The museum is located inside the renovated Lone Star Brewery. It’s an impressive home for an impressive collection of art. Having seen so many industrial structures that have fallen into disuse and disrepair, I’m always happy to see one that has taken on a new life with a new function. What I found the most impressive was the museum’s Latin American collection, both the pre-Columbian art and the modern folk art. Folk art frequently gets left out of formal art museums, and it was good to see an entire hall devoted to it. The pre-Columbian collection took up a large portion of one wing on the lower floor. It is one of the better collections I’ve seen outside of Mexico. Don’t miss this part of the museum; it’s what it’s best known for. There is an almost equally impressive collection of ancient Mediterranean art, including Greek, Roman, and Egyptian. There is a small display of Oceanic art. Although small, a diversity of Oceanic cultures is represented. The hall for Islamic art is very small. One floor was closed for construction while we were there. That, combined with a shortage of time, meant that we didn’t get to see all that the museum has to offer. We will have to go back sometime to see the Asian, European, and American collections. We did have time to see the current special exhibition, Aphrodite and the Gods of Love. It traced representations of Aphrodite back to her predecessors earlier in antiquity and through time in both Greek history and, as Venus, in Roman history. It was laid out well, and even though this part of the museum was very crowded, it was easy to get around without bumping into anyone or feeling claustrophobic. I’m looking forward to making a return visit some time in the spring to see an upcoming special exhibition of Han Dynasty funerary art. Parking was free across the street, and even though it was very busy in the museum, we had no trouble finding a parking space.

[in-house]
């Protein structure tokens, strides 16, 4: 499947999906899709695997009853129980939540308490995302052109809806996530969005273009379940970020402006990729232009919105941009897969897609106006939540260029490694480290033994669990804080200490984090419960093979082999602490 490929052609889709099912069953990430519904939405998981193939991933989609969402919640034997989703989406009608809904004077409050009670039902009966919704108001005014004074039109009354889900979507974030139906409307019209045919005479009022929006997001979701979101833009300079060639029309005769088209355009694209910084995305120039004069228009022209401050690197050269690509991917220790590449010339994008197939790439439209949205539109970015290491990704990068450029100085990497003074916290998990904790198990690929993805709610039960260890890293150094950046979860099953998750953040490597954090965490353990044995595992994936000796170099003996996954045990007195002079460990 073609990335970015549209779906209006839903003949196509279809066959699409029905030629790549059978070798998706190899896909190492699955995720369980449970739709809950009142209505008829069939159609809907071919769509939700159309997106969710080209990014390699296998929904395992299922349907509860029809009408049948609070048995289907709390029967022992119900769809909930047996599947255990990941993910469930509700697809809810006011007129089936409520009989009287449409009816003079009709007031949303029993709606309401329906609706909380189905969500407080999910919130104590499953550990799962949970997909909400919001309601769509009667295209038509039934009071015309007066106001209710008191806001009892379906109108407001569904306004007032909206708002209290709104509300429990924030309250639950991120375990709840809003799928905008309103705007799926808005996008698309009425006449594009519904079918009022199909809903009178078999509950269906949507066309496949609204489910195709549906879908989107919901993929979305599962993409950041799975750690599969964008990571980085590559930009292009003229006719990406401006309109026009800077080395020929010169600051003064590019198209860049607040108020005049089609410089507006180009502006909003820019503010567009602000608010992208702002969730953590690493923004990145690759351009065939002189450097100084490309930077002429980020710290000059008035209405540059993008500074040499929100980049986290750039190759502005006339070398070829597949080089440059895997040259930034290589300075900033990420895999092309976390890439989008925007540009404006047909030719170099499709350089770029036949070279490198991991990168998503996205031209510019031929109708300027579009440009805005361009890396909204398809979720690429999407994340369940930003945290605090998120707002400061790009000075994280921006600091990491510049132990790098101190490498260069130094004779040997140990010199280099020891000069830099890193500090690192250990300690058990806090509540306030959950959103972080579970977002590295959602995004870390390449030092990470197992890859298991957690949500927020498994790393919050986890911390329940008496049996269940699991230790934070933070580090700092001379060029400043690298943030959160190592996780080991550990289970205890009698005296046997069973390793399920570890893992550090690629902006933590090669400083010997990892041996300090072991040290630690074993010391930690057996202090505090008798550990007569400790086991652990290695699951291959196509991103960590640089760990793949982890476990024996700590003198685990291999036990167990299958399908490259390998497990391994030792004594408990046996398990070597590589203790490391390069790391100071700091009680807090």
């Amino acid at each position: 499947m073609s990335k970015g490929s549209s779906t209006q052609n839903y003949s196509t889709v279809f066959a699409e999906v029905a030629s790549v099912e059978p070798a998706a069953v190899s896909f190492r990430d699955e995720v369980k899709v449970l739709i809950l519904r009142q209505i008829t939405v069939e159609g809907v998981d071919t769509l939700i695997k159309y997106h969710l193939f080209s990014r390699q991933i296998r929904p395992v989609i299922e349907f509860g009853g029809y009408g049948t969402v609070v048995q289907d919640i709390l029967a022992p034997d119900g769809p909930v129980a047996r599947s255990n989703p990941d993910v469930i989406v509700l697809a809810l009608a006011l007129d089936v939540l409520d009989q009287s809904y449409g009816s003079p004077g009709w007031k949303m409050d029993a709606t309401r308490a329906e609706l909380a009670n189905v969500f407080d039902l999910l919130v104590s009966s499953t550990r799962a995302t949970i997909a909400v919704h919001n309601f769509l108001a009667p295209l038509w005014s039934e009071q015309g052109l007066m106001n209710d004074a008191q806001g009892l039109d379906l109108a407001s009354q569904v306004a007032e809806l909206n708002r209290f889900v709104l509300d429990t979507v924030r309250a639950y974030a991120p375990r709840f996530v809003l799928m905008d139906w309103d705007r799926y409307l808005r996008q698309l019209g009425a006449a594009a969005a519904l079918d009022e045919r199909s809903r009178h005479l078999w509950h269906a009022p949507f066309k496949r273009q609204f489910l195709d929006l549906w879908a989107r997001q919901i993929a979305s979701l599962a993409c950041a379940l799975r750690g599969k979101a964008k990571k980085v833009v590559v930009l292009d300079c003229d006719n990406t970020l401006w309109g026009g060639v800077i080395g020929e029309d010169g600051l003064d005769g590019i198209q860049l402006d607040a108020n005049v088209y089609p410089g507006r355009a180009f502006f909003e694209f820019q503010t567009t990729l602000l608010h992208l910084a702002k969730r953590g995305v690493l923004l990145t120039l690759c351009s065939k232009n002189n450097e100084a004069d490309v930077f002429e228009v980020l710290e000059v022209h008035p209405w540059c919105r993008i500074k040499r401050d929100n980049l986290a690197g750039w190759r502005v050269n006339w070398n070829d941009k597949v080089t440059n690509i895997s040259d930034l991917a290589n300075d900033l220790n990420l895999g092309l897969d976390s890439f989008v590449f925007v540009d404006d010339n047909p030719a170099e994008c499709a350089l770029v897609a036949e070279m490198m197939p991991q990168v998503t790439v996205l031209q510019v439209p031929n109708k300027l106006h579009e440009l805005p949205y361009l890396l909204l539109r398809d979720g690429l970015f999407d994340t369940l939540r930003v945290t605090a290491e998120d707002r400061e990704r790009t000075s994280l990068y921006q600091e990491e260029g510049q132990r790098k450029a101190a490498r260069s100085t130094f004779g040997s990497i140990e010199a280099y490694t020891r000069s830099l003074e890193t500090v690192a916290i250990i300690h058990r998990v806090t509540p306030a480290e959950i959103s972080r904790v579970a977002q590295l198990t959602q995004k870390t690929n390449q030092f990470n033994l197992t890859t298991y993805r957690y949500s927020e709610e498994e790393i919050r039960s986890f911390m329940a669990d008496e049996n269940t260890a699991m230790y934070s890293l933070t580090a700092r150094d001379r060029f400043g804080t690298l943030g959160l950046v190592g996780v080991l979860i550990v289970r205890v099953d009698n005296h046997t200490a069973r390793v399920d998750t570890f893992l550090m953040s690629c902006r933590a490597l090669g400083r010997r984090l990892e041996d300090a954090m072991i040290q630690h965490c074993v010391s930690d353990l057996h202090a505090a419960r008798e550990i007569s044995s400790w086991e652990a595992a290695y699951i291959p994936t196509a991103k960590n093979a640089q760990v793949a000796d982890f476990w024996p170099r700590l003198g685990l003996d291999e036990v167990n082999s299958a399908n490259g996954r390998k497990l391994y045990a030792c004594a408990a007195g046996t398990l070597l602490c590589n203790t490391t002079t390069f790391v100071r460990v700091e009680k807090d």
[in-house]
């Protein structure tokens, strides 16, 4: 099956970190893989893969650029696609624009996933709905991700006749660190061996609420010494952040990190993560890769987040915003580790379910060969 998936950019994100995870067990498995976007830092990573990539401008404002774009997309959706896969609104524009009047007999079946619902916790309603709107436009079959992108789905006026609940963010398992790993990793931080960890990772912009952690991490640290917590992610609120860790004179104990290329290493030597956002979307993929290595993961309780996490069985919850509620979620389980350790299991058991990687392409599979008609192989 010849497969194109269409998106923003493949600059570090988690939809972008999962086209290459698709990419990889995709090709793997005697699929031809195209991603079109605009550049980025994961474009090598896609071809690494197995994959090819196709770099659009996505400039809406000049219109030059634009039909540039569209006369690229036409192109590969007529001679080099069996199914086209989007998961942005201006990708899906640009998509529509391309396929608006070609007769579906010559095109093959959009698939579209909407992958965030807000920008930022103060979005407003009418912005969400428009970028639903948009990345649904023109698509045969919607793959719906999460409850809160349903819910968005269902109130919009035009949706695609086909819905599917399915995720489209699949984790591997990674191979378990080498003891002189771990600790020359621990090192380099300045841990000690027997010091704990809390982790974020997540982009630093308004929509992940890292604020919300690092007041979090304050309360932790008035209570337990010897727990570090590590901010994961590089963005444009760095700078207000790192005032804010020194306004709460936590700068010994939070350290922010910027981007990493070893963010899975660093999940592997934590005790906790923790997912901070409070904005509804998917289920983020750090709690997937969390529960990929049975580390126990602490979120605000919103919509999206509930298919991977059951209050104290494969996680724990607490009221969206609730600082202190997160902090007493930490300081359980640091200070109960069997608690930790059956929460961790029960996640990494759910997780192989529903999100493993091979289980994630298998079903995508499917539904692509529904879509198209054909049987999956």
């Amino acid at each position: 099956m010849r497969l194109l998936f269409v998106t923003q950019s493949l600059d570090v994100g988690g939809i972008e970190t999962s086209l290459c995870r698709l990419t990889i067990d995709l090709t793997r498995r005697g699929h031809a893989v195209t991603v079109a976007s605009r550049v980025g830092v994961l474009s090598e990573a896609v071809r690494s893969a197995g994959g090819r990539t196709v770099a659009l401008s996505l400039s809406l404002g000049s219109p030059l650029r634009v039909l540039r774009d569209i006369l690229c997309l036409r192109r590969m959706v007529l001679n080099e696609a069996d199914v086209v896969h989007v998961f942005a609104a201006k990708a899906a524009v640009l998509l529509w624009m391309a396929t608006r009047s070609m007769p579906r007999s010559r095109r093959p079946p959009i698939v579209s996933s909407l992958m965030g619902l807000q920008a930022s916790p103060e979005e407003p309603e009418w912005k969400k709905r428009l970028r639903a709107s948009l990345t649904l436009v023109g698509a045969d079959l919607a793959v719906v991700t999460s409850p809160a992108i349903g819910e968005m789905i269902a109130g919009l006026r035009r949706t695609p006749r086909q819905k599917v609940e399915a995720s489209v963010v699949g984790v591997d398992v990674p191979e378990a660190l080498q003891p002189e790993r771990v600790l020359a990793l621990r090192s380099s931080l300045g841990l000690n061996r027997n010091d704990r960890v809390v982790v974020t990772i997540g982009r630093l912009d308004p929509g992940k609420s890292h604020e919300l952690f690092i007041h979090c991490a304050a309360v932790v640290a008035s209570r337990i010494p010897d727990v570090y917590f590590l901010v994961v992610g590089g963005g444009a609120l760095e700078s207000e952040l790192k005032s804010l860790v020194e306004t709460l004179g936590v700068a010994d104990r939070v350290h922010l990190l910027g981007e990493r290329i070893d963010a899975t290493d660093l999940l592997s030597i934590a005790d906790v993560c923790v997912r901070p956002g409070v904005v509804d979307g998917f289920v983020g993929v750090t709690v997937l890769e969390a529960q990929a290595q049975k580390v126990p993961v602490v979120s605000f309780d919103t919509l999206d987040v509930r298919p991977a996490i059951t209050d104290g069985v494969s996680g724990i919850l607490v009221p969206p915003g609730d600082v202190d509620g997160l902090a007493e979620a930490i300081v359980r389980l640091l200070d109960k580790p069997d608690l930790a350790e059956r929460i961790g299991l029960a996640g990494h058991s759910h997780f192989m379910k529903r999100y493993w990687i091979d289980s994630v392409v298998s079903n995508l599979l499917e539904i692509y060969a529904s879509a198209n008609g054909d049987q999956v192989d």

This is probably not the best museum to bring very young children to, especially if you’re planning on spending a decent amount of time here. This is a look-only museum, without anything interactive to keep a little one’s attention. Older children with an interest in art would enjoy it. There are programs for younger children one Sunday a month, and there are on-line guides for some of the exhibits that would be good for families with elementary age children to download and printed ahead of time.
Watch for times when admission is free, such as Sunday mornings and Tuesday evenings.
Non-flash photography is allowed, except in special exhibitions
Study the map before you get started so you don’t miss the exhibits that you are most interested in seeing.
If you want to see the entire museum, allow at the very least a full morning or afternoon, or plan for several shorter visits.
This review is the subjective opinion of a TripAdvisor member and not of TripAdvisor LLC.